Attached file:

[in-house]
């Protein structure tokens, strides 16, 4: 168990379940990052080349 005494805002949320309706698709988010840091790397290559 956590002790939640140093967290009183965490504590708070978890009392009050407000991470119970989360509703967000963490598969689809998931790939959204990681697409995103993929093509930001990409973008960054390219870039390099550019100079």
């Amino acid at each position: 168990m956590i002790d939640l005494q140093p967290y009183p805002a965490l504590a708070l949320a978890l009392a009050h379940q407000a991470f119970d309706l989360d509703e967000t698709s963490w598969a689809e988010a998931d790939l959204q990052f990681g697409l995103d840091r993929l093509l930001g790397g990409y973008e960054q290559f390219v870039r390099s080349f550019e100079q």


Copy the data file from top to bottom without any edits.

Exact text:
[in-house]
């Protein structure tokens, strides 16, 4: 168990379940990052080349 005494805002949320309706698709988010840091790397290559 956590002790939640140093967290009183965490504590708070978890009392009050407000991470119970989360509703967000963490598969689809998931790939959204990681697409995103993929093509930001990409973008960054390219870039390099550019100079």
């Amino acid at each position: 168990m956590i002790d939640l005494q140093p967290y009183p805002a965490l504590a708070l949320a978890l009392a009050h379940q407000a991470f119970d309706l989360d509703e967000t698709s963490w598969a689809e988010a998931d790939l959204q990052f990681g697409l995103d840091r993929l093509l930001g790397g990409y973008e960054q290559f390219v870039r390099s080349f550019e100079q």